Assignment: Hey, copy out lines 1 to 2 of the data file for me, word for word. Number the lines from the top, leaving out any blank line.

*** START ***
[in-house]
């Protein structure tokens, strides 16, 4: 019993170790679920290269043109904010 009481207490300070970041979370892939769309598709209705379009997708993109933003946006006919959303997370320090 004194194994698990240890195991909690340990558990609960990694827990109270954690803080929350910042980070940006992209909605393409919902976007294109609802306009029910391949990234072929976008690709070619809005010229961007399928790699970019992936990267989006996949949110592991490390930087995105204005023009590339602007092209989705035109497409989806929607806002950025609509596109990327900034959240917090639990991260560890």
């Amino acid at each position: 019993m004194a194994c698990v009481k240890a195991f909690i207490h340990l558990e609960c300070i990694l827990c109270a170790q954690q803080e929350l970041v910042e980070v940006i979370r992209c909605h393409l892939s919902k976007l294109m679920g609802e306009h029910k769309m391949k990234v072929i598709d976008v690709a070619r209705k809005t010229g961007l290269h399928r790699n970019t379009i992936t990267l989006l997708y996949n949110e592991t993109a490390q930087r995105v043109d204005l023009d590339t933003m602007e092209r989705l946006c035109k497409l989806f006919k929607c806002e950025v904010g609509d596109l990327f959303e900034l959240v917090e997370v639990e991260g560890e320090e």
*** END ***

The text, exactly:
[in-house]
């Protein structure tokens, strides 16, 4: 019993170790679920290269043109904010 009481207490300070970041979370892939769309598709209705379009997708993109933003946006006919959303997370320090 004194194994698990240890195991909690340990558990609960990694827990109270954690803080929350910042980070940006992209909605393409919902976007294109609802306009029910391949990234072929976008690709070619809005010229961007399928790699970019992936990267989006996949949110592991490390930087995105204005023009590339602007092209989705035109497409989806929607806002950025609509596109990327900034959240917090639990991260560890």